Canola contracts on the ICE Futures Canada platform experienced some significant losses during the week ended May 11. The sharp sell-off in the CBOT (Chicago Board of Trade) soybean complex helped to encourage the downward price slide, as did renewed macroeconomic issues, which triggered some aggressive liquidation of long positions by speculative fund accounts. The triggering of sell-stop orders, on the way lower, further exaggerated the price weakness in canola.
An improvement in the weather, allowing producers an opportunity to seed record area to canola this spring in Western Canada, also contributed to the bearish price atmosphere.
Scale-down demand from commercials helped to slow the drop in canola, with most of that interest said to be covering old export business and some minor domestic processor requirements. A slowdown in farmer selling, as producers concentrate on spring field work, further tempered the price declines.
The grain stocks in all positions report, released by Statistics Canada on May 7, also provided some minor support. The government agency pegged canola supplies in Canada on March 31 at 4.273 million tonnes. Pre‑report expectations had been calling for a stocks total of 4.2 million to 4.8 million. Canola stocks at the same time a year ago were 6.157 million tonnes.
A reduction in U.S. and global soybean supplies in the U.S. Department of Agriculture’s report on May 10 helped to restrict the price declines seen in canola.
There was some arbitrary price movement seen in milling wheat and durum contracts on the ICE Futures Canada platform. However, the new barley contracts experienced some small, but noticeable volume totals during the week. Most of the action was conducted between commercials.
CBOT soybean futures posted some significant declines during the reporting period with macroeconomic issues and the resulting liquidation of long positions by commodity fund accounts the key downward influence. The activation of sell-stop orders on the way down, amplified the price weakness. Soybeans had been sitting at their highest level in four years last week.
Favourable weather for the planting and development of the U.S. soybean crop contributed to the bearish sentiment in the commodity.
USDA pegged soybean planting intentions in the U.S. at 73.9 million acres in its supply/demand reports released on May 10. There are widespread ideas that final U.S. soybean acres will be higher, possibly considerably higher.
The losses in soybeans were offset by the tighter-than-expected U.S. soybean ending stocks projection for both old and new crop. USDA estimated U.S. soybean stocks as of Aug. 31 were likely to drop to 210 million bushels, which compares with the 250 million projected a month ago and down 2.3 per cent from the year-earlier forecast. USDA’s ending‑stocks forecast for the end of the next marketing year is even lower, at 145 million bushels.
CBOT corn futures were down on the week, with losses associated with USDA’s unexpected jump in near-term corn supplies and the projected record corn harvest this autumn.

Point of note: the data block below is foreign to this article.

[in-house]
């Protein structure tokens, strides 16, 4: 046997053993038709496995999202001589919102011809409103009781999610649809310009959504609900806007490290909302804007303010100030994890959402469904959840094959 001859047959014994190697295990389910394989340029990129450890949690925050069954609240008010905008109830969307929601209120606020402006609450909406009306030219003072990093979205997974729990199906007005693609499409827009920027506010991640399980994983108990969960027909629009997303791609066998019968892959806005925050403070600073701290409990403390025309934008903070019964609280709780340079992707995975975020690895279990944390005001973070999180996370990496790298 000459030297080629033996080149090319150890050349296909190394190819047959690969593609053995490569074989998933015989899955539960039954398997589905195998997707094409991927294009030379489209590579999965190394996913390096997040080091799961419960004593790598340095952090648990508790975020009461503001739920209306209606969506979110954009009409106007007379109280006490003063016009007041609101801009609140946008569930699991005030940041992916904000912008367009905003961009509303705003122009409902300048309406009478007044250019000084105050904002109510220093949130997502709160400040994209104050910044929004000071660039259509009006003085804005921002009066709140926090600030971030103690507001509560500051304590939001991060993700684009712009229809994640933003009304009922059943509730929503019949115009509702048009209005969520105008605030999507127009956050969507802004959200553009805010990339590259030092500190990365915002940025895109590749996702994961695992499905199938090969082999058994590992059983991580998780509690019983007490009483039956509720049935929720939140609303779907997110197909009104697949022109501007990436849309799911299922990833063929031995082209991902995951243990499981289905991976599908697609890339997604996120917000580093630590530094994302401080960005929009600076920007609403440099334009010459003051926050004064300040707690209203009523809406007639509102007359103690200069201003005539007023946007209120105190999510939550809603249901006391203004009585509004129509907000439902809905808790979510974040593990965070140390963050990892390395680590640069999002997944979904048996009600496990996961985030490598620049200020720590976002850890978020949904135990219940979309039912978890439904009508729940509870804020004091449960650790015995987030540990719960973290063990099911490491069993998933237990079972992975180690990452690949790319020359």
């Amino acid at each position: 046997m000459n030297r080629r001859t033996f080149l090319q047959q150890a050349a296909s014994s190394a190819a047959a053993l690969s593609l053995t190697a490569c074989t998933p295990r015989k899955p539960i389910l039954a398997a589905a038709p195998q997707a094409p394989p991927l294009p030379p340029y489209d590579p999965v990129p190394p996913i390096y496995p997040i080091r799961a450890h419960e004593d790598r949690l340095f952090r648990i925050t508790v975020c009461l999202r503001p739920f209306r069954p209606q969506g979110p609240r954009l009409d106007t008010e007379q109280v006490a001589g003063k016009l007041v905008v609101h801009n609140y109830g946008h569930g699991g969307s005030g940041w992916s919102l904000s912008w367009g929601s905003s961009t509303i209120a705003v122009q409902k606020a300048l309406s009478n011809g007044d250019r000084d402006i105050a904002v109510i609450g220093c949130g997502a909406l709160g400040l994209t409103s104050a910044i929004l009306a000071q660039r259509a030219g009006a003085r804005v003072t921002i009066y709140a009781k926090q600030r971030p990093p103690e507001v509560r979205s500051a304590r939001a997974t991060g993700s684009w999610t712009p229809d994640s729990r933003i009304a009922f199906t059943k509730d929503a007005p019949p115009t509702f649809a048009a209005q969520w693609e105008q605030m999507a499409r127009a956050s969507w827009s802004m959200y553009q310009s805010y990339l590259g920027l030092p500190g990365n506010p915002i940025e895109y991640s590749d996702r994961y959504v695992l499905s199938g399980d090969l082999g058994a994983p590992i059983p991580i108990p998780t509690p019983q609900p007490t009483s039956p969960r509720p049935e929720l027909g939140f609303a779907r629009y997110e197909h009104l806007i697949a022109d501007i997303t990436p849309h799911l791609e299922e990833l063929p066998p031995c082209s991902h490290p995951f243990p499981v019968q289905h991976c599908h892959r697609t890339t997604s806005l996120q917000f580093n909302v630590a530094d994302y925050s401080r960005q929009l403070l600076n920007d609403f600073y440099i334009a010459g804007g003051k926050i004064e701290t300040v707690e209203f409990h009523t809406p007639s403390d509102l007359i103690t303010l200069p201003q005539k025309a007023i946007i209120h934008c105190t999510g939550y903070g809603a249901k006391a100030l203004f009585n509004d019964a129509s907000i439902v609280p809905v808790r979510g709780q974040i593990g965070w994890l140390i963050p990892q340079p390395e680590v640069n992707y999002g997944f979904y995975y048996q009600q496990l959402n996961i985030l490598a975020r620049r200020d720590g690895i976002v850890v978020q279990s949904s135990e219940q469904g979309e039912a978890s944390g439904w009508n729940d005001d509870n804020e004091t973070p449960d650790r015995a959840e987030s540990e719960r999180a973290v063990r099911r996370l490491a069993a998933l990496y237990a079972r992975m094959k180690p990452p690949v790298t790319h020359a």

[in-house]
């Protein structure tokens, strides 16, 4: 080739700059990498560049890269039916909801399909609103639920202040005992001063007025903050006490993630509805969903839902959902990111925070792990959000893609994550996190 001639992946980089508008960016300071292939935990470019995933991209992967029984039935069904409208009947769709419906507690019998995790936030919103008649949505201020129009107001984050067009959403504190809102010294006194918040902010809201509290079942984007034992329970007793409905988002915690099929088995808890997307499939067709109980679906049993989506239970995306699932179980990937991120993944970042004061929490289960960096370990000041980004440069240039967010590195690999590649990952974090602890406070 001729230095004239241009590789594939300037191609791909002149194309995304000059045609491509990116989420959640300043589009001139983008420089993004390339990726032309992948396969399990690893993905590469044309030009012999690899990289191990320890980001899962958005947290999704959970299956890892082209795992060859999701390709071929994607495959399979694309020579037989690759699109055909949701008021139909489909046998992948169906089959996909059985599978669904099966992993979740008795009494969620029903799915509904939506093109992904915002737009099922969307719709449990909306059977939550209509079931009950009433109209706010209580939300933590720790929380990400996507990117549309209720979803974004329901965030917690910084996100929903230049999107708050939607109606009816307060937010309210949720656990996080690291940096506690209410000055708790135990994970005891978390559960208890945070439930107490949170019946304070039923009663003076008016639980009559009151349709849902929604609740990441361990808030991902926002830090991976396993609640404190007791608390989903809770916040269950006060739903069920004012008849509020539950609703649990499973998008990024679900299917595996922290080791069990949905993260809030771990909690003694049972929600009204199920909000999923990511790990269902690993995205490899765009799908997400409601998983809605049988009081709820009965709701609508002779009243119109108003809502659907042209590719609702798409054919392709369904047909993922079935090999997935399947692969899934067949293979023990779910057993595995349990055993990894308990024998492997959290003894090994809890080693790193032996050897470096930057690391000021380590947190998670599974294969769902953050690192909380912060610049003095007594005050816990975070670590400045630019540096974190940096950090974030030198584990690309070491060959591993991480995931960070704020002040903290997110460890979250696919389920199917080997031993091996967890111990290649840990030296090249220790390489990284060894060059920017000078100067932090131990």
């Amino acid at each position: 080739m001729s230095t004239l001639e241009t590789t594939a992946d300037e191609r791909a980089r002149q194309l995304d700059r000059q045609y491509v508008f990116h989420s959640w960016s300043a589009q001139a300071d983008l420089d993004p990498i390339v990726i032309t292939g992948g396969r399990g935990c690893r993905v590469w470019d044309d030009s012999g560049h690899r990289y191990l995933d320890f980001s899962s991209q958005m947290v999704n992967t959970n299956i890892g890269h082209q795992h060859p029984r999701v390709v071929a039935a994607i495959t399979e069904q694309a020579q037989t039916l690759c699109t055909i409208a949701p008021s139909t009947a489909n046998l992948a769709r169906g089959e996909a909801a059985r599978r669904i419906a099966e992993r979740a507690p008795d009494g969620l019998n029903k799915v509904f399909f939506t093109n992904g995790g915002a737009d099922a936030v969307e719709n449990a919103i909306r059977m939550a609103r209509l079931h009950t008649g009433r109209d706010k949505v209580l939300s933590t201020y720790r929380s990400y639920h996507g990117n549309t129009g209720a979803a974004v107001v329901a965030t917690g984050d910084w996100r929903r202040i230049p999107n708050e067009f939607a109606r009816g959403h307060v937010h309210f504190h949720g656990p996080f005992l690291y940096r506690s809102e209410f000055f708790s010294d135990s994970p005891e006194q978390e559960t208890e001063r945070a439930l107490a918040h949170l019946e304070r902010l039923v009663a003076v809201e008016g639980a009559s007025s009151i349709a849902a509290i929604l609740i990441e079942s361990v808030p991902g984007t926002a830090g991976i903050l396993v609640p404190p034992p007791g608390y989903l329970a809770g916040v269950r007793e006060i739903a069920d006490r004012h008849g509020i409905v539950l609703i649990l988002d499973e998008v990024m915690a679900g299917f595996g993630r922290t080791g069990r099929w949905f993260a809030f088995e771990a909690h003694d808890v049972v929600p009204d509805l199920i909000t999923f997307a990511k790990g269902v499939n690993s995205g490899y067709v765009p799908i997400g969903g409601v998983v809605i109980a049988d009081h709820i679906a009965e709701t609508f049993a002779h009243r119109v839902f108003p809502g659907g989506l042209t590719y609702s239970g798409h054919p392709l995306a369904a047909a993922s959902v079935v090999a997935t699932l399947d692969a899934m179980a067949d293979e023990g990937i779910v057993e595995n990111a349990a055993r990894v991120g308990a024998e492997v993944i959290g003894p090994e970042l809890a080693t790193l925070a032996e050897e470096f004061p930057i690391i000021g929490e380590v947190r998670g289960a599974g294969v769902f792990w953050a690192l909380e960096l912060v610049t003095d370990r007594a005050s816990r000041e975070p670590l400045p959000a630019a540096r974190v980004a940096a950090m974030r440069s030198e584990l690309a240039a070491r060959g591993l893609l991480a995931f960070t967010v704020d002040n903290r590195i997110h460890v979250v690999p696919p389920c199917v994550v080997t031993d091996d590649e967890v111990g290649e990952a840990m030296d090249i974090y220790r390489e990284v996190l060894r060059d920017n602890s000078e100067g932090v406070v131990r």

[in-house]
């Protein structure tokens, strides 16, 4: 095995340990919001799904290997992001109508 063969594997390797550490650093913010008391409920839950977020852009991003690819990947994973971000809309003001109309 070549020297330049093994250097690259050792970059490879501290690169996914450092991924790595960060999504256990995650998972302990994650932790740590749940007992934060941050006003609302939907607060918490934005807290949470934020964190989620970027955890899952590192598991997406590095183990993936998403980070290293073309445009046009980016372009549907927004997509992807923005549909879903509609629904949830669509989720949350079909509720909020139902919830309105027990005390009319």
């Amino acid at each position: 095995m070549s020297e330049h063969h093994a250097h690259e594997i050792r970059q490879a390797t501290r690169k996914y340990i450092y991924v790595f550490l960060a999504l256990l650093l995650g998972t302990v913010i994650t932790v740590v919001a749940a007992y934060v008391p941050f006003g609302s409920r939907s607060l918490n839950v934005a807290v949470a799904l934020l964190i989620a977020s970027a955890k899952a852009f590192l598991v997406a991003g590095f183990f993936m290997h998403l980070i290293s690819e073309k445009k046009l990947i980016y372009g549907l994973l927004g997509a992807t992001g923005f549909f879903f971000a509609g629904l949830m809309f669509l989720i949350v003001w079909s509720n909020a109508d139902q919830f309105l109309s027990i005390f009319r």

In the monthly supply‑and‑demand report, USDA pegged U.S. corn inventories as of Aug. 31, the end of the current marketing year, at 851 million bushels, up 6.2 per cent from the agency’s previous forecast of 801 million bushels. The rise was due to USDA cutting its forecast for corn demand in the “feed and residual” category.
U.S. corn production, meanwhile, was expected to rise this year to a record of 14.79 billion bushels, from 12.358 billion bushels last year, as a fast start to the planting season could boost yields to a record 166 bushels an acre, USDA said. A harvest of that size would shatter the old record of 13.092 billion bushels set in 2009.
Wheat futures at the CBOT, KCBT and MGEX were lower on the week. The active seeding pace of the U.S. spring wheat crop helped to fuel the price declines, as did the favourable weather and quick development of the U.S. winter wheat crop. The losses in corn and the more-than-adequate global supply of wheat also were undermining price influences.
Other than the canola projection in the stocks report coming in tighter than anticipated, there were few other Canadian numbers that held any major surprises. Durum stocks at 3.002 million tonnes were on the high side and, with anticipated large acreage this spring, could limit the upside potential in prices.
The all-wheat stocks number of 14.479 million tonnes was at the lower end of expectations and suggests usage of the commodity as a feed was greater than what had been anticipated.
Other than that, there were few surprises in the stocks figures. However, the big question being asked is whether the uptrend in the oilseed sector is over, or whether this can be viewed as a necessary but temporary setback.
Analysts were certainly scratching their heads on that thought after the price action seen on May 11 in both the U.S. and Canadian markets.
Normally, when there is such a huge price swing on a Friday, the Monday or next business day sees a correction in price direction.
Some market participants were also unsure of what exactly caused the sell-off, noting that if there was a true sell-off because of global economic worries, crude oil and the equity sector would have suffered greater losses than what those markets did.